Animal cells – constriction of actin filaments produces a cleavage furrow Plant cells – cell plate forms between the nuclei Fungi and some protists – nuclear membrane does not dissolve; mitosis occurs within the nucleus; division of the nucleus occurs with cytokinesis



37 Control of the Cell Cycle
Current view integrates 2 concepts Cell cycle has two irreversible points Replication of genetic material Separation of the sister chromatids Cell cycle can be put on hold at specific points called checkpoints Process is checked for accuracy and can be halted if there are errors Allows cell to respond to internal and external signals


39 3 Checkpoints G1/S checkpoint G2/M checkpoint
Cell “decides” to divide Primary point for external signal influence G2/M checkpoint Cell makes a commitment to mitosis Assesses success of DNA replication Late metaphase (spindle) checkpoint Cell ensures that all chromosomes are attached to the spindle


41 Cyclin-dependent kinases (Cdks)
Enzymes that phosphorylate proteins Primary mechanism of cell cycle control Cdks partner with different cyclins at different points in the cell cycle For many years, a common view was that cyclins drove the cell cycle – that is, the periodic synthesis and destruction of cyclins acted as a clock Now clear that Cdk itself is also controlled by phosphorylation

42 Activity of Cdk is also controlled by the pattern of phosphorylation
Cdk – cyclin complex Also called mitosis-promoting factor (MPF) Activity of Cdk is also controlled by the pattern of phosphorylation Phosphorylation at one site (red) inactivates Cdk Phosphorylation at another site (green) activates Cdk


44 MPF Once thought that MPF was controlled solely by the level of the M phase-specific cyclins Although M phase cyclin is necessary for MPF function, activity is controlled by inhibitory phosphorylation of the kinase component, Cdc2 Damage to DNA acts through a complex pathway to tip the balance toward the inhibitory phosphorylation of MPF

45 Anaphase-promoting complex (APC)
Also called cyclosome (APC/C) At the spindle checkpoint, presence of all chromosomes at the metaphase plate and the tension on the microtubules between opposite poles are both important Function of the APC/C is to trigger anaphase itself Marks securin for destruction; no inhibition of separase; separase destroys cohesin

46 Control in multicellular eukaryotes
Multiple Cdks control the cycle as opposed to the single Cdk in yeasts Animal cells respond to a greater variety of external signals than do yeasts, which primarily respond to signals necessary for mating More complex controls allow the integration of more input into control of the cycle


48 Growth factors Act by triggering intracellular signaling systems
Platelet-derived growth factor (PDGF) one of the first growth factors to be identified PDGF receptor is a receptor tyrosine kinase (RTK) that initiates a MAP kinase cascade to stimulate cell division Growth factors can override cellular controls that otherwise inhibit cell division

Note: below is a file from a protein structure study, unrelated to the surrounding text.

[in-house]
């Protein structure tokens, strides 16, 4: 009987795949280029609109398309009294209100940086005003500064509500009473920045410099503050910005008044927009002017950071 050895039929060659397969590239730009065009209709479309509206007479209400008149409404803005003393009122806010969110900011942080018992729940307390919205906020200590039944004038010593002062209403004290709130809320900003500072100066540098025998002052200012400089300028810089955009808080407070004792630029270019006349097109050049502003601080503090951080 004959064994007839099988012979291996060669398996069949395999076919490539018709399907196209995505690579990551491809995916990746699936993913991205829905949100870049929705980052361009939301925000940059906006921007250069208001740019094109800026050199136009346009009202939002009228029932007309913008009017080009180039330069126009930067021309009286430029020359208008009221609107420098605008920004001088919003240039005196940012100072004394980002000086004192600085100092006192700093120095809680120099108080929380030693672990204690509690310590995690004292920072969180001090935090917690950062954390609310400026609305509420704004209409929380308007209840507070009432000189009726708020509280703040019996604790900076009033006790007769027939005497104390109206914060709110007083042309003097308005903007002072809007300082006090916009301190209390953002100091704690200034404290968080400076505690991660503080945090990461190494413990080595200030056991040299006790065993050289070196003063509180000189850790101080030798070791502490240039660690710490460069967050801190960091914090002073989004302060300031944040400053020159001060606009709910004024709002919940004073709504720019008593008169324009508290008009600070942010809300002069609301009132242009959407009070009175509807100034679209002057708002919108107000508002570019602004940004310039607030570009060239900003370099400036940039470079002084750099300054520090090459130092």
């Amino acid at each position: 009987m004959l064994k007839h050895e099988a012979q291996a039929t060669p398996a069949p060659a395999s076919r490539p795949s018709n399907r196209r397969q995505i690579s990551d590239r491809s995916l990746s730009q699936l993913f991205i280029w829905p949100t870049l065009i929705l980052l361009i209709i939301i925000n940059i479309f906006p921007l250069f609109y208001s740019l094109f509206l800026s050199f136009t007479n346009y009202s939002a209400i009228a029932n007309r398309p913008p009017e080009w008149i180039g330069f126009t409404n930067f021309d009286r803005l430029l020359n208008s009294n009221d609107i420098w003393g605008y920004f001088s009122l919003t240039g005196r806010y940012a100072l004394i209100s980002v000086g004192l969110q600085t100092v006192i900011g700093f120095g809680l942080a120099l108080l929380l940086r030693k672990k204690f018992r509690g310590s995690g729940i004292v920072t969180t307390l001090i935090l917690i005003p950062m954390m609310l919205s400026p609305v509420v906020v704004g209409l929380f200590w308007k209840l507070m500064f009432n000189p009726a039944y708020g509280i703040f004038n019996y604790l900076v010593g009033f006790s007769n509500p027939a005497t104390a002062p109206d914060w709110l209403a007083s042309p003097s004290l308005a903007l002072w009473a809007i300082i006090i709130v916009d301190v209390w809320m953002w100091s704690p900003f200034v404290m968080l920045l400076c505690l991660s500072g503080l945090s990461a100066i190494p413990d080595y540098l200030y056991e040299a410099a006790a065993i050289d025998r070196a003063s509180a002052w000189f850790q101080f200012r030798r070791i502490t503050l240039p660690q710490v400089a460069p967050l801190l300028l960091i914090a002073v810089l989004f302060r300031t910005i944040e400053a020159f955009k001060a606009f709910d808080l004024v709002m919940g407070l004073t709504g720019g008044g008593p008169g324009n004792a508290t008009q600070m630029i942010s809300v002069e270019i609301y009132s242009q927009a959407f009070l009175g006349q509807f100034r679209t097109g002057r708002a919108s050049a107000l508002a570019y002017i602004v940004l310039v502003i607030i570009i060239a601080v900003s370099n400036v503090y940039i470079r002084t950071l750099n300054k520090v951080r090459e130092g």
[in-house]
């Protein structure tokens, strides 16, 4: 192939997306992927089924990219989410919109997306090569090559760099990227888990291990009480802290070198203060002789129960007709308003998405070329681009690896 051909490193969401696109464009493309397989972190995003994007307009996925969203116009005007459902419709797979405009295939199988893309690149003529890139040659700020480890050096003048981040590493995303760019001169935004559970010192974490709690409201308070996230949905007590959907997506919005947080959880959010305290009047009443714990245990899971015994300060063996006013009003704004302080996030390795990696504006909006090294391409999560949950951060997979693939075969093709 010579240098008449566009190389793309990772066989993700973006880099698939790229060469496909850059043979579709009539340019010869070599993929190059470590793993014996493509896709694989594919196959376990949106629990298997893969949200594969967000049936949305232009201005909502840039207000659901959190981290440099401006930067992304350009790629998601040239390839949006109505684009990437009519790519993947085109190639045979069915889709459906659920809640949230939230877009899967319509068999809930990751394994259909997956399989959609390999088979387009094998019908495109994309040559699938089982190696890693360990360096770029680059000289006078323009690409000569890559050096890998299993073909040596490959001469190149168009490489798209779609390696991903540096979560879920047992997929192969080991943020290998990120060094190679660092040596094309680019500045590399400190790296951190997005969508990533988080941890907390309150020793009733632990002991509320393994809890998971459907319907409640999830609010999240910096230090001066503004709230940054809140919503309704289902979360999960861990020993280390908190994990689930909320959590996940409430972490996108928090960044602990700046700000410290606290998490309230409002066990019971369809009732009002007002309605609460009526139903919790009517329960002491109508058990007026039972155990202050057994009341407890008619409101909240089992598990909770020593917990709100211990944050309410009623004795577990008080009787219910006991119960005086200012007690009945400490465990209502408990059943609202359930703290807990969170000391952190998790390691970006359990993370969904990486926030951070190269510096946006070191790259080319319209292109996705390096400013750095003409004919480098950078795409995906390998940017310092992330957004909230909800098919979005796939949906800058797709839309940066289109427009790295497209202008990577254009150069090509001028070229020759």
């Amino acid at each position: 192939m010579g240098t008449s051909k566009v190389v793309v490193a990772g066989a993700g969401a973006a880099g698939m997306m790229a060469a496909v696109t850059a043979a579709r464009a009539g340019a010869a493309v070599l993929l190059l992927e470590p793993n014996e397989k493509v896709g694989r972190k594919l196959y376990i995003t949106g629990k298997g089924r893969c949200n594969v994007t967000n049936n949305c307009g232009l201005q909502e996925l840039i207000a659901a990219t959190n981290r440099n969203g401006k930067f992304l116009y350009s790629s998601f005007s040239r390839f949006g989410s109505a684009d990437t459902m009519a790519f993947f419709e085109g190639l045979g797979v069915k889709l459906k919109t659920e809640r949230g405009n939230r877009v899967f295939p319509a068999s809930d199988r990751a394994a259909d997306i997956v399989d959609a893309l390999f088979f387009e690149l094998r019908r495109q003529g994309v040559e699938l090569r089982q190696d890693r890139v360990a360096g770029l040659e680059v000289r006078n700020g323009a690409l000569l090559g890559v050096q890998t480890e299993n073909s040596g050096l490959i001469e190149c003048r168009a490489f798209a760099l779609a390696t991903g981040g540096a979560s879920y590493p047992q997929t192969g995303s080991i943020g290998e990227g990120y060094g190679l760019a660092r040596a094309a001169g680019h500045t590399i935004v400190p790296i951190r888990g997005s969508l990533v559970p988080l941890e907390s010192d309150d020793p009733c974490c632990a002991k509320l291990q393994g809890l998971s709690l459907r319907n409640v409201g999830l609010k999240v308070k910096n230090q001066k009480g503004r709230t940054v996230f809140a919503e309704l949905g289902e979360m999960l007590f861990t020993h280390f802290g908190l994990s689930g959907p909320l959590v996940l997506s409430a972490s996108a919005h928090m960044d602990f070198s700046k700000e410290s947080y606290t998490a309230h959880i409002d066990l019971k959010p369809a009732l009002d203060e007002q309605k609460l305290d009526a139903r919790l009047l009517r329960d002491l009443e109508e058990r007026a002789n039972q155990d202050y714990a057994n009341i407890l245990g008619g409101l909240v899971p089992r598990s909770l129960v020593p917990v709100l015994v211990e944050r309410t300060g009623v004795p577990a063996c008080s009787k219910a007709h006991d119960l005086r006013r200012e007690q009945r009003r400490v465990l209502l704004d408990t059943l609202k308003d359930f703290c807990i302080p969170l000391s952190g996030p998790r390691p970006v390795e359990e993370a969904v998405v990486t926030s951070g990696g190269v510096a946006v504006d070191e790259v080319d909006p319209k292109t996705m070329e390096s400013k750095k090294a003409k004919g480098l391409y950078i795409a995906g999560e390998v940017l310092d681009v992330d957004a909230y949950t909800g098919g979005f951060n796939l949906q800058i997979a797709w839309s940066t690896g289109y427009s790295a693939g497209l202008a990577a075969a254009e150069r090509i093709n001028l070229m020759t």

50 Cancer Unrestrained, uncontrolled growth of cells
Failure of cell cycle control Two kinds of genes can disturb the cell cycle when they are mutated Tumor-suppressor genes Proto-oncogenes

51 Tumor-suppressor genes
p53 plays a key role in G1 checkpoint p53 protein monitors integrity of DNA If DNA damaged, cell division halted and repair enzymes stimulated If DNA damage is irreparable, p53 directs cell to kill itself Prevent the development of mutated cells containing mutations p53 is absent or damaged in many cancerous cells


53 Tumor-suppressor genes
First tumor-suppressor identified was the retinoblastoma susceptibility gene (Rb) Predisposes individuals for a rare form of cancer that affects the retina of the eye Inheriting a single mutant copy of Rb means the individual has only one “good” copy left During the hundreds of thousands of divisions that occur to produce the retina, any error that damages the remaining good copy leads to a cancerous cell Single cancerous cell in the retina then leads to the formation of a retinoblastoma tumor Rb protein integrates signals from growth factors Role to bind important regulatory proteins and prevent stimulation of cyclin or Cdk production

54 Proto-oncogenes Normal cellular genes that become oncogenes when mutated Oncogenes can cause cancer Some encode receptors for growth factors If receptor is mutated in “on”, cell no longer depends on growth factors Some encode signal transduction proteins Only one copy of a proto-oncogene needs to undergo this mutation for uncontrolled division to take place


56 Please note that due to differing operating systems, some animations will not appear until the presentation is viewed in Presentation Mode (Slide Show view). You may see blank slides in the “Normal” or “Slide Sorter” views. All animations will appear after viewing in Presentation Mode and playing each animation. Most animations will require the latest version of the Flash Player, which is available at

Download ppt "How Cells Divide Chapter 10."

Similar presentations

Ads by Google